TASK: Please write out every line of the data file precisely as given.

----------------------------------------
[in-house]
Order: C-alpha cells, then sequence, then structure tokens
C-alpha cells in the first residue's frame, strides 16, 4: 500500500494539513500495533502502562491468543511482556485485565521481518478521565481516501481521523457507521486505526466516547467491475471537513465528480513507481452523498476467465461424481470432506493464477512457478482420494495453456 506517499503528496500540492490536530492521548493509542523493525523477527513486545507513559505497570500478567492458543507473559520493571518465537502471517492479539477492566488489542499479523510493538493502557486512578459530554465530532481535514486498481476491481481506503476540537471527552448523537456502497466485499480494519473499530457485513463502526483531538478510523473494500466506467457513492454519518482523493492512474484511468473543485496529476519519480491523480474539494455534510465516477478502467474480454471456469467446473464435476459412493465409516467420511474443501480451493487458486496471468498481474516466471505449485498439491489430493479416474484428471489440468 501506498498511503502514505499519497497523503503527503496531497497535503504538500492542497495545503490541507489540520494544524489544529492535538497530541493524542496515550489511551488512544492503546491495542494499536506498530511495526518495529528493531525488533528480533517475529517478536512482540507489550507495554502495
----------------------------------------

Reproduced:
[in-house]
Order: C-alpha cells, then sequence, then structure tokens
C-alpha cells in the first residue's frame, strides 16, 4: 500500500494539513500495533502502562491468543511482556485485565521481518478521565481516501481521523457507521486505526466516547467491475471537513465528480513507481452523498476467465461424481470432506493464477512457478482420494495453456 506517499503528496500540492490536530492521548493509542523493525523477527513486545507513559505497570500478567492458543507473559520493571518465537502471517492479539477492566488489542499479523510493538493502557486512578459530554465530532481535514486498481476491481481506503476540537471527552448523537456502497466485499480494519473499530457485513463502526483531538478510523473494500466506467457513492454519518482523493492512474484511468473543485496529476519519480491523480474539494455534510465516477478502467474480454471456469467446473464435476459412493465409516467420511474443501480451493487458486496471468498481474516466471505449485498439491489430493479416474484428471489440468 501506498498511503502514505499519497497523503503527503496531497497535503504538500492542497495545503490541507489540520494544524489544529492535538497530541493524542496515550489511551488512544492503546491495542494499536506498530511495526518495529528493531525488533528480533517475529517478536512482540507489550507495554502495